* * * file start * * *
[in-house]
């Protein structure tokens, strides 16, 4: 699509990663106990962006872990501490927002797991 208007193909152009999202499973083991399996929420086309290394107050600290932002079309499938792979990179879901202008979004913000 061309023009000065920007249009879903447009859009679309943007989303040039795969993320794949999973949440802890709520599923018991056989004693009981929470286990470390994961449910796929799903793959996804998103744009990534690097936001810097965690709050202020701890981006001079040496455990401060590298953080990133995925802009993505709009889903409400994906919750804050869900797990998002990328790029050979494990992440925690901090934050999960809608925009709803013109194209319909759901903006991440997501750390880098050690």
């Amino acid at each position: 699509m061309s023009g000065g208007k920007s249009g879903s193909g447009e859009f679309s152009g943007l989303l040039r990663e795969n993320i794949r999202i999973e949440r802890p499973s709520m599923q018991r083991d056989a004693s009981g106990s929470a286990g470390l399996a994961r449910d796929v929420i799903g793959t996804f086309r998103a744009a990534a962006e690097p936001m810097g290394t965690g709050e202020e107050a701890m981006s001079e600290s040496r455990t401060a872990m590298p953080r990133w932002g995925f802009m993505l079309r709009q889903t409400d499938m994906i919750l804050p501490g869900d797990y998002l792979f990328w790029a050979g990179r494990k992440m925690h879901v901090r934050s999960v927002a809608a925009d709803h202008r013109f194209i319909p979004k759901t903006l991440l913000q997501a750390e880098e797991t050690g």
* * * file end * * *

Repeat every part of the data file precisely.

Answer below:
[in-house]
């Protein structure tokens, strides 16, 4: 699509990663106990962006872990501490927002797991 208007193909152009999202499973083991399996929420086309290394107050600290932002079309499938792979990179879901202008979004913000 061309023009000065920007249009879903447009859009679309943007989303040039795969993320794949999973949440802890709520599923018991056989004693009981929470286990470390994961449910796929799903793959996804998103744009990534690097936001810097965690709050202020701890981006001079040496455990401060590298953080990133995925802009993505709009889903409400994906919750804050869900797990998002990328790029050979494990992440925690901090934050999960809608925009709803013109194209319909759901903006991440997501750390880098050690």
């Amino acid at each position: 699509m061309s023009g000065g208007k920007s249009g879903s193909g447009e859009f679309s152009g943007l989303l040039r990663e795969n993320i794949r999202i999973e949440r802890p499973s709520m599923q018991r083991d056989a004693s009981g106990s929470a286990g470390l399996a994961r449910d796929v929420i799903g793959t996804f086309r998103a744009a990534a962006e690097p936001m810097g290394t965690g709050e202020e107050a701890m981006s001079e600290s040496r455990t401060a872990m590298p953080r990133w932002g995925f802009m993505l079309r709009q889903t409400d499938m994906i919750l804050p501490g869900d797990y998002l792979f990328w790029a050979g990179r494990k992440m925690h879901v901090r934050s999960v927002a809608a925009d709803h202008r013109f194209i319909p979004k759901t903006l991440l913000q997501a750390e880098e797991t050690g």